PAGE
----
The sukuk market has experienced substantial growth in a short period of time, with GCC members becoming the dominate issuers.  Unique exogenous risk factors found in these markets do not exist in other emerging markets: GCC members are kingdom states that integrate sharia law.  And, as with most emerging markets, these regions are susceptible to volatility associated with capricious foreign capital flows.  

On balance, GCC US-dollar denominated sukuk provide investors a valuable means of diversification in a distinct asset class with unique and favorable risk and return attributes.


About the Author

Patrick Drum

Patrick Drum MBA, CPA®, CFP®
Senior Investment Analyst

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1 IIFM Sukuk Report 2019, A Comprehensive Study of the Global Sukuk Market, 8th Edition, July 2019.  https://www.iifm.net/sukuk-reports/

2 Ibid.

3 Ibid.

4 Ibid.

5 What is the GCC? Al Jazeera News, December 4, 2017. https://www.aljazeera.com/news/2017/12/gcc-171204094537378.html 

6 GCC Countries 2020, World Population Review.  https://worldpopulationreview.com/countries/gcc-countries/

7 International Monetary Fund, World Economic Outlook Database, IMF.org. https://www.imf.org/external/pubs/ft/weo/2019/02/weodata/index.aspx

8 Upadhyay, Rakesh.  How Realistic Is Saudi Arabia’s $2 Trillion Sovereign Wealth Fund?  Oilprice.com April 7, 2016.  https://oilprice.com/Energy/Energy-General/How-Realistic-Is-Saudi-Arabias-2-Trillion-Sovereign-Wealth-Fund.html 

9 Ibid. 

10 Kassem, Mahmoud.  Abu Dhabi raises $5bn from first bond sale in seven years, The National, April 26, 2016.  https://www.thenational.ae/business/markets/abu-dhabi-raises-5bn-from-first-bond-sale-in-seven-years-1.142390

11 Abu Dhabi says to fund wider 2016 deficit mainly via bond issues, Reuters, April 24, 2016.  https://www.reuters.com/article/abu-dhabi-bonds/abu-dhabi-says-to-fund-wider-2016-deficit-mainly-via-bond-issues-idUSL5N17R0E6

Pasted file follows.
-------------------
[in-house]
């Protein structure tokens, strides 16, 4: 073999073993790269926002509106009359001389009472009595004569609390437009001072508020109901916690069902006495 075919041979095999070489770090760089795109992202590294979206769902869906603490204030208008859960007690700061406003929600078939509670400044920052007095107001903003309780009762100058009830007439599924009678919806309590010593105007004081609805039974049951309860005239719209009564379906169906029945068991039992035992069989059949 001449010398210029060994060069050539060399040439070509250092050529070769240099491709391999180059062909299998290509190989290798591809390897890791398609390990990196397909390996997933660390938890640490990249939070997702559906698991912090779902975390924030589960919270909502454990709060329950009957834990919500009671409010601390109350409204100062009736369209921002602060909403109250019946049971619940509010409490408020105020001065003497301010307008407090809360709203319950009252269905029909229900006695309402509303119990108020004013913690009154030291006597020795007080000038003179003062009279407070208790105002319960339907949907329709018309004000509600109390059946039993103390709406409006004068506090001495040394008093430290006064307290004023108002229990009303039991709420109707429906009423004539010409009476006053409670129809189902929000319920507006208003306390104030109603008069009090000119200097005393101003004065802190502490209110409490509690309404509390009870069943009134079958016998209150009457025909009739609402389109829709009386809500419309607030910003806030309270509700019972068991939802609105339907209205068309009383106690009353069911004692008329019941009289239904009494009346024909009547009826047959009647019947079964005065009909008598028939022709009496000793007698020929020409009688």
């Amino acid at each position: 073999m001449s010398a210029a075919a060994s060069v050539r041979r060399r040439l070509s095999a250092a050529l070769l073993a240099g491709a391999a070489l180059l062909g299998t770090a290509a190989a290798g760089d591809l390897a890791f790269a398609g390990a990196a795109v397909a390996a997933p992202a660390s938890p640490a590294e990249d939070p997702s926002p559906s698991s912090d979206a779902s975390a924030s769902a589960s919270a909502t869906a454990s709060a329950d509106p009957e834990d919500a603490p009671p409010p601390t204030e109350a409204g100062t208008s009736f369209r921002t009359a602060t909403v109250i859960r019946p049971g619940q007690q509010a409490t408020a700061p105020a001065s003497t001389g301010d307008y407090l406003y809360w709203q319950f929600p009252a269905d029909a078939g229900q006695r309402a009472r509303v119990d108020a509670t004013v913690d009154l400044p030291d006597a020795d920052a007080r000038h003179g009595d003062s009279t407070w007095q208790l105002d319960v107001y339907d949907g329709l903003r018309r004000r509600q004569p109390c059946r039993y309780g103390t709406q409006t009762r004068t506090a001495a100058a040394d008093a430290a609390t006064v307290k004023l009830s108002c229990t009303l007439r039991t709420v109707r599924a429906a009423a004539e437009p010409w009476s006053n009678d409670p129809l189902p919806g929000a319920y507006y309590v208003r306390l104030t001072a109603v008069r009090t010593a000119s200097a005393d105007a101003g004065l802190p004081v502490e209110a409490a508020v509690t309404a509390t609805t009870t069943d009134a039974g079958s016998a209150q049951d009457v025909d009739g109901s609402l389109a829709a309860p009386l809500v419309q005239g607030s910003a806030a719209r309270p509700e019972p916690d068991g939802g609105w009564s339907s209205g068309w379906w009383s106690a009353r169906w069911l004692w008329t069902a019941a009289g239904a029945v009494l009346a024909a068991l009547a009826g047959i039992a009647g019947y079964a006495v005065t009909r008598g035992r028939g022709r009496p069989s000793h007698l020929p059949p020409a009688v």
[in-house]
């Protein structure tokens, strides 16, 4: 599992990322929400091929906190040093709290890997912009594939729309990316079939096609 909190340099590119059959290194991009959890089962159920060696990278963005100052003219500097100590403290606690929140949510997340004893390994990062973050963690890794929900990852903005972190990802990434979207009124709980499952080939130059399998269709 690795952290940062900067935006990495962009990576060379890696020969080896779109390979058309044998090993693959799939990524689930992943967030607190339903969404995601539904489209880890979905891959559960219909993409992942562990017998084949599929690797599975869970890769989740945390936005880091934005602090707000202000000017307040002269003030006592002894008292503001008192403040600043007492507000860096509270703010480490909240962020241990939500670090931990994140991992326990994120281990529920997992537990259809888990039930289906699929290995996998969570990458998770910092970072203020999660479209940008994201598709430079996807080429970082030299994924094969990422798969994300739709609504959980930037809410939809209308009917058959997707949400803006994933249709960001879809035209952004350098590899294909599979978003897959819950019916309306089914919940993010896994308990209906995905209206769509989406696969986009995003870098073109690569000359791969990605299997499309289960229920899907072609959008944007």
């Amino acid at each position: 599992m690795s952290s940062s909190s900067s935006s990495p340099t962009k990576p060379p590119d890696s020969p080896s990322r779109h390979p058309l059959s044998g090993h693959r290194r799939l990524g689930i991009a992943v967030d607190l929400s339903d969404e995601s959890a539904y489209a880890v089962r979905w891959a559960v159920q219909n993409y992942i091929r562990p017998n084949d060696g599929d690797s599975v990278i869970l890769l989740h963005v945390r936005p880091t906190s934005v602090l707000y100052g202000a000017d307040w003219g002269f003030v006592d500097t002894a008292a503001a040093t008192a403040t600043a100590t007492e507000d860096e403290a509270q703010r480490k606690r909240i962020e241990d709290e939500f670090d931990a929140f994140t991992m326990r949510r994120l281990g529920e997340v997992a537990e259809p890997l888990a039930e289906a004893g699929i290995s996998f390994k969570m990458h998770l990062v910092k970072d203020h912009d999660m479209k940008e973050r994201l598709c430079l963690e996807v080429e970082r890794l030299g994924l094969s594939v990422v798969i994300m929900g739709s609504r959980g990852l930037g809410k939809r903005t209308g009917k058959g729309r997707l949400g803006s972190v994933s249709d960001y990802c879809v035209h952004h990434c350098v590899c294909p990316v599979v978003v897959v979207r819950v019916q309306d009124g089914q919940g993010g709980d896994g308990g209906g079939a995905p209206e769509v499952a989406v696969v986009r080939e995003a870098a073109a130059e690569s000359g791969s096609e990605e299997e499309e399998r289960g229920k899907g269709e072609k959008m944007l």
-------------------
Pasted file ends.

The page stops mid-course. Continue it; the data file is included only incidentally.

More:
12 Abu Dhabi’s $5-billion bonds heavily oversubscribed, Emirates 24/7, May 10, 2016.  https://www.emirates247.com/business/economy-finance/abu-dhabi-s-5-billion-bonds-heavily-oversubscribed-2016-05-10-1.629695

13 TradingEconomics.com.  https://tradingeconomics.com/country-list/rating

14 SaudiAramco.com, Our History.  https://www.saudiaramco.com/en/who-we-are/overview/our-history#

15 Bloomberg:  BI OILSN market share 2018

16 Largest Sovereign Wealth Funds, Reuters Graphics, ThomsonReuters.com.  http://fingfx.thomsonreuters.com/gfx/rngs/GULF-QATAR-QIA/010041PS3P9/index.html

17 Kuwait Investment Authority, kia.gov.kw.  https://kia.gov.kw/investments

18 Kuwait Investment Authority, KIA’s Implementation of the Santiago Principles, IFSWF Case Study, Three Pillar Format, October 18, 2018.  https://kia.gov.kw/wp-content/uploads/2018/10/KIA-IFSWF-CASE-STUDY-Presentation-18OCT2018-V2-1.pdf

19 Statistical Review of World Energy, British Petroleum, BP.com.  https://www.bp.com/en/global/corporate/energy-economics/statistical-review-of-world-energy/downloads.html

20 Ellyatt, Holly.  Bahrain is betting on 80 billion barrels of oil to help clear its budget deficit, CNBC, May 8, 2018. https://www.middleeastmonitor.com/20180320-oman-announces-discovery-of-4-trillion-cubic-feet-gas-reservoir/

21 Ibid. 

22 Barbuscia, Davide. Energy minnow Bahrain just found 80 billion barrels of oil, as much as Russia’s entire reserve, Financial Post, April 5, 2018. https://business.financialpost.com/commodities/energy/update-2-bahrain-says-new-discovery-contains-an-estimated-80-bln-barrels-of-tight-oil 

23 UAE finds new natural gas field between Abu Dhabi, Dubai, Al Jazeera, February 3, 2020. https://www.aljazeera.com/ajimpact/uae-finds-natural-gas-field-abu-dhabi-dubai-200203120215449.html 

24 International Monetary Fund, World Economic Outlook Database, Report for Selected Countries and Subjects. omf.org.   https://www.imf.org/external/pubs/ft/weo/2019/02/weodata/weorept.aspx

25  Japan Credit Rating, WorldGovernmentBonds.com. http://www.worldgovernmentbonds.com/credit-rating/japan/


26 The Sukuk Handbook, A Guide To Structuring Sukuk, Second Edition, Latham & Watkins.  https://www.lw.com/thoughtLeadership/guide-to-structurings-sukuk

27 Zaharuddin Zakaria, M, Zaki Salleh, A, Zaity Abdul Aziz, A. The Application of Beneficial Ownership in Asset-Based Sukuk: A Sharinah Analysis, Malaysian Journal of Syariah and Law, Vol. 3, December 2016. http://ddms.usim.edu.my/bitstream/123456789/16313/1/2-1-2-1-10-20170710.pdf